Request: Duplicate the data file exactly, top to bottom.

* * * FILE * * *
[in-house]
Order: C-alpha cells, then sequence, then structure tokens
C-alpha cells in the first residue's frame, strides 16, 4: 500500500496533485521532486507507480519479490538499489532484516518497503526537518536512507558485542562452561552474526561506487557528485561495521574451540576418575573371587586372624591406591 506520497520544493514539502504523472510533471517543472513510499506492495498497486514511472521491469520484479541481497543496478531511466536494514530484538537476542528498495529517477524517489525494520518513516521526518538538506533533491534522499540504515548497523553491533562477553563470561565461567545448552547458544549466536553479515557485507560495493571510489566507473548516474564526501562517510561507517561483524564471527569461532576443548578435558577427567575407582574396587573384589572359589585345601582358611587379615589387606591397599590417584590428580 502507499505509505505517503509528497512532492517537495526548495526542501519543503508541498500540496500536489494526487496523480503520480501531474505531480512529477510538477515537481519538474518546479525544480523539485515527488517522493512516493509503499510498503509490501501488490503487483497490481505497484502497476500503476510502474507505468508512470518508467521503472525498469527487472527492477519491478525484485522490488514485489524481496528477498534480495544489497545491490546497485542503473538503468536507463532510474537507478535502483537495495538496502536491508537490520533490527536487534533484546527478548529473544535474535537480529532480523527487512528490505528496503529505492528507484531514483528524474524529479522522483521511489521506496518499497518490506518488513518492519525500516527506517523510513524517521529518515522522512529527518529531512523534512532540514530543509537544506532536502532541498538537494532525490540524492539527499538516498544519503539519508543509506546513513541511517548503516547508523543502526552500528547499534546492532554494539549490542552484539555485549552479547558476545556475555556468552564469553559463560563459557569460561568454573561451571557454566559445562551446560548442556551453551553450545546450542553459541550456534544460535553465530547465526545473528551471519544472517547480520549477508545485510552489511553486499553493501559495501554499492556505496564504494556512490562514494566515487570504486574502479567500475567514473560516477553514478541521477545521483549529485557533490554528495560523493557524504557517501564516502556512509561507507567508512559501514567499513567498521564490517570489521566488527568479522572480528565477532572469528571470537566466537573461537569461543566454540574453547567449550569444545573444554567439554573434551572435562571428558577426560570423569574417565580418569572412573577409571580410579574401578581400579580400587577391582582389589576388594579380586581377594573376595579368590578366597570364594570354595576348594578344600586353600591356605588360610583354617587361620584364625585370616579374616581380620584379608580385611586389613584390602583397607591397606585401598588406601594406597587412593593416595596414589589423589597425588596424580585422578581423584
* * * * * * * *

[in-house]
Order: C-alpha cells, then sequence, then structure tokens
C-alpha cells in the first residue's frame, strides 16, 4: 500500500496533485521532486507507480519479490538499489532484516518497503526537518536512507558485542562452561552474526561506487557528485561495521574451540576418575573371587586372624591406591 506520497520544493514539502504523472510533471517543472513510499506492495498497486514511472521491469520484479541481497543496478531511466536494514530484538537476542528498495529517477524517489525494520518513516521526518538538506533533491534522499540504515548497523553491533562477553563470561565461567545448552547458544549466536553479515557485507560495493571510489566507473548516474564526501562517510561507517561483524564471527569461532576443548578435558577427567575407582574396587573384589572359589585345601582358611587379615589387606591397599590417584590428580 502507499505509505505517503509528497512532492517537495526548495526542501519543503508541498500540496500536489494526487496523480503520480501531474505531480512529477510538477515537481519538474518546479525544480523539485515527488517522493512516493509503499510498503509490501501488490503487483497490481505497484502497476500503476510502474507505468508512470518508467521503472525498469527487472527492477519491478525484485522490488514485489524481496528477498534480495544489497545491490546497485542503473538503468536507463532510474537507478535502483537495495538496502536491508537490520533490527536487534533484546527478548529473544535474535537480529532480523527487512528490505528496503529505492528507484531514483528524474524529479522522483521511489521506496518499497518490506518488513518492519525500516527506517523510513524517521529518515522522512529527518529531512523534512532540514530543509537544506532536502532541498538537494532525490540524492539527499538516498544519503539519508543509506546513513541511517548503516547508523543502526552500528547499534546492532554494539549490542552484539555485549552479547558476545556475555556468552564469553559463560563459557569460561568454573561451571557454566559445562551446560548442556551453551553450545546450542553459541550456534544460535553465530547465526545473528551471519544472517547480520549477508545485510552489511553486499553493501559495501554499492556505496564504494556512490562514494566515487570504486574502479567500475567514473560516477553514478541521477545521483549529485557533490554528495560523493557524504557517501564516502556512509561507507567508512559501514567499513567498521564490517570489521566488527568479522572480528565477532572469528571470537566466537573461537569461543566454540574453547567449550569444545573444554567439554573434551572435562571428558577426560570423569574417565580418569572412573577409571580410579574401578581400579580400587577391582582389589576388594579380586581377594573376595579368590578366597570364594570354595576348594578344600586353600591356605588360610583354617587361620584364625585370616579374616581380620584379608580385611586389613584390602583397607591397606585401598588406601594406597587412593593416595596414589589423589597425588596424580585422578581423584